So; Avoid:
Eating for 2 hours before bedtime Soft drinks that contain caffeine
Chocolate and peppermint Spicy foods
Acidic foods like oranges and tomatoes(okay when fresh.)
Cruciferous vegetables: onions, cabbage, cauliflower, broccoli, Brussel sprouts milk and milk-based products contain calcium
    and fat, so should be avoided before bedtime.
Food for 2 hours before bedtime and not lying down after a meal are frequently recommended lifestyle modifications.

Positional therapy
Elevation to the head of the bed is the next-easiest to implement. If one implements pharmacologic therapy in combination with food avoidance before bedtime and elevation of the head of the bed over 95% of patients will have complete relief. Additional conservative measures can be considered if there is incomplete relief. Another approach is to advise all conservative measures to maximize response.
Elevating the head of the bed can be accomplished by using blocks as noted above or with other items: plastic or wooden bed risers which support bed posts or legs, a bed wedge pillow, or an inflatable mattress lifter that fits in between mattress and box spring. The height of the elevation is critical and must be at a minimum of 6 to 8 inches (15 to 20 cm) in order to be at least minimally effective in hindering the backflow of gastric fluids. It should be noted that some innerspring mattresses do not work well when inclined and tend to cause back pain thus foam based mattresses are to be preferred. Moreover, some use higher degrees of incline than provided by the commonly suggested 6 to 8 inches (15 to 20 cm) and claim greater success.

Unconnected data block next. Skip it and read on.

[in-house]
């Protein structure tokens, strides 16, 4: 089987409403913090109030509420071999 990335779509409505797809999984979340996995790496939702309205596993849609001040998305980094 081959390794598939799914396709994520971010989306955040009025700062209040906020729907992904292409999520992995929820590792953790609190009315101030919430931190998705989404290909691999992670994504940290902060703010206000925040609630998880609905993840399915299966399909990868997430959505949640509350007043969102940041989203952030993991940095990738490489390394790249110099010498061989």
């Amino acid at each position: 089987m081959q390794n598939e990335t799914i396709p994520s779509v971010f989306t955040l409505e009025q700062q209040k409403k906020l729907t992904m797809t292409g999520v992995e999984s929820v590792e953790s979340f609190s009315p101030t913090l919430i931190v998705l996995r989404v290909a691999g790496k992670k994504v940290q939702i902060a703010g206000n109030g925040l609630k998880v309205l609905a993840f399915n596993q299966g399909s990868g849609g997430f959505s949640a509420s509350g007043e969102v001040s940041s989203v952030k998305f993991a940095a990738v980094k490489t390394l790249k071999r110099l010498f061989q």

Drug treatment
A number of drugs are registered for the treatment of GERD, and they are among the most-often-prescribed forms of medication in most Western countries. They can be used in combination with other drugs, although some antacids can impede the function of other medications:
Antacids before meals or symptomatically after symptoms begin can reduce gastric acidity (increase the pH). Alginic acid may coat the mucosa as well as increase the pH and decrease reflux.
Gastric H2 receptor blockers such as ranitidine e.g. Ranitak or famotidine e.g. Famotak can reduce gastric secretion of acid. These drugs are technically antihistamines. They relieve complaints in about 50% of all GERD patients.